In October 1910 Florida sugar cane plantation planter Edgar Watson was shot and killed by his own neighbours. According to legend, he would use Native and Black Americans workers as peons and then would "pay" his workers by killing them.[5] His story was fictionalized by writer Peter Matthiessen in his Lost River Trilogy. He later consolidated it into Shadow Country.

The following reported Court cases involved peonage:

  • 1903, South Dakota, a 17-year-old girl was reported to have been sold into peonage at the age of two by her own father[6]
  • 1904 Alabama, ten persons indicted for holding black and white persons in peonage[7]
  • 1906, John W. Pace of Alabama, the "father" of peonage; pardoned by his friend President Theodore Roosevelt.[8]
  • 1906, Five officials of Jackson Lumber Company sentenced in Pensacola, Florida to seven years in prison.[9]
  • 1916, Edward McCree of Georgia Legislature; owner of 37,000 acres of land; indicted on 13 charges. Pleaded guilty to first charge and paid a $1,000.00 fine.[10]
  • 1916, two men found guilty in Lexington County, South Carolina of trying to force a white man into peonage; each fined $500 and sentenced to a year and day in jail[11]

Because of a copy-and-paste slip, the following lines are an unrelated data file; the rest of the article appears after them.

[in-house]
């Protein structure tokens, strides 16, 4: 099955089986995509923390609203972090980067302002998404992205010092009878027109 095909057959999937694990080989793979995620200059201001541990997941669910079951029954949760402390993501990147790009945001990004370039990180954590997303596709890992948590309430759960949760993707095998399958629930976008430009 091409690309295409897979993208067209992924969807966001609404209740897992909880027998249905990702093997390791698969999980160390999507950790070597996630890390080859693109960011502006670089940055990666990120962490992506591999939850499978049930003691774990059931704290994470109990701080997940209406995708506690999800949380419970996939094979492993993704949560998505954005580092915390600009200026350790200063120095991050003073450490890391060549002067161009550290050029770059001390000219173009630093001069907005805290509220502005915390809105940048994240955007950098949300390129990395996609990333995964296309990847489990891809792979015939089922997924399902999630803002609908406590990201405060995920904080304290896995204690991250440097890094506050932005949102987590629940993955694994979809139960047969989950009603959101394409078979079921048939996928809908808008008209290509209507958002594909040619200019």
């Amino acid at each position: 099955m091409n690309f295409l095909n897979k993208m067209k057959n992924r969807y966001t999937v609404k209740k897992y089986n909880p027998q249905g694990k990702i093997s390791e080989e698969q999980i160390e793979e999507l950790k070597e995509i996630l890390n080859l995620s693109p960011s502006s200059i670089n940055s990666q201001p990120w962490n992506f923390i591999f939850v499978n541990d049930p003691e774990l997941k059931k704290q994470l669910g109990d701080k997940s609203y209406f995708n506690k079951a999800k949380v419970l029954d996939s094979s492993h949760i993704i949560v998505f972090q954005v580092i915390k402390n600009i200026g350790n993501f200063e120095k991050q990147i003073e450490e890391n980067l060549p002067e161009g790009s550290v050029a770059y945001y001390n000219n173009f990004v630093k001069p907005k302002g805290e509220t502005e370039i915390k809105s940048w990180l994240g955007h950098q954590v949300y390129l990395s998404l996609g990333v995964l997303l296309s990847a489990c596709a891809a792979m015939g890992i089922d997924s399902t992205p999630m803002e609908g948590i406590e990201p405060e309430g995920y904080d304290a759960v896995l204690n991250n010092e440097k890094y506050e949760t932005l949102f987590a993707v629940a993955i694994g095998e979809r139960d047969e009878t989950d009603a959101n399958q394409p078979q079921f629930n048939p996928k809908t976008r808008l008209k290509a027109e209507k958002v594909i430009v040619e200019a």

• 1921, Hawaiian Sugar Plantation owners try to legalize peonage of Chinese workers.[12]
  • 1921, Georgia farmer John S. Williams and his black overseer Clyde Manning were convicted in the deaths of 11 blacks working as peons at Williams' farm.[13][14] Williams was the only white farmer convicted of killing black peons between April 1, 1877 and August 6, 1966.[15]
  • 1922- Convicted in 1921 for hopping a freight train in Florida without a ticket, Martin Tabert of North Dakota becomes part of Florida State Convict leasing. He died Feb 1, 1922[16] after being whipped for being unable to work due to illness. Reports of his death lead to the prohibition in 1923 of convict leasing in Florida.[17]
  • 1925 Columbia, South Carolina - An African-American youth who had been missing since 1923 escaped from peonage at a work camp.[18]